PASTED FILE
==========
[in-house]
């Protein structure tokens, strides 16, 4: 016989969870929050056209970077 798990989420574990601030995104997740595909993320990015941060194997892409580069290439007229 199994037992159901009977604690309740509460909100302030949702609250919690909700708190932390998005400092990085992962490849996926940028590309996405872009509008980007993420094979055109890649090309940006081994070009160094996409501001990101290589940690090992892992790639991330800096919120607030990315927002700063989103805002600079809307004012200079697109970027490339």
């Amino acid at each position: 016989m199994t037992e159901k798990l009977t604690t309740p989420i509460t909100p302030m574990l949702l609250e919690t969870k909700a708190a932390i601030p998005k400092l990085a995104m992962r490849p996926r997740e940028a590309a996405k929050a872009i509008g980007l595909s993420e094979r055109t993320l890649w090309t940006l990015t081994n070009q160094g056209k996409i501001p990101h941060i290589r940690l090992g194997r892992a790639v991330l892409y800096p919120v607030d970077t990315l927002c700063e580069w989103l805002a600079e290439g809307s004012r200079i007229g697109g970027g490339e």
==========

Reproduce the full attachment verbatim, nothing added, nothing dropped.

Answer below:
[in-house]
């Protein structure tokens, strides 16, 4: 016989969870929050056209970077 798990989420574990601030995104997740595909993320990015941060194997892409580069290439007229 199994037992159901009977604690309740509460909100302030949702609250919690909700708190932390998005400092990085992962490849996926940028590309996405872009509008980007993420094979055109890649090309940006081994070009160094996409501001990101290589940690090992892992790639991330800096919120607030990315927002700063989103805002600079809307004012200079697109970027490339």
């Amino acid at each position: 016989m199994t037992e159901k798990l009977t604690t309740p989420i509460t909100p302030m574990l949702l609250e919690t969870k909700a708190a932390i601030p998005k400092l990085a995104m992962r490849p996926r997740e940028a590309a996405k929050a872009i509008g980007l595909s993420e094979r055109t993320l890649w090309t940006l990015t081994n070009q160094g056209k996409i501001p990101h941060i290589r940690l090992g194997r892992a790639v991330l892409y800096p919120v607030d970077t990315l927002c700063e580069w989103l805002a600079e290439g809307s004012r200079i007229g697109g970027g490339e």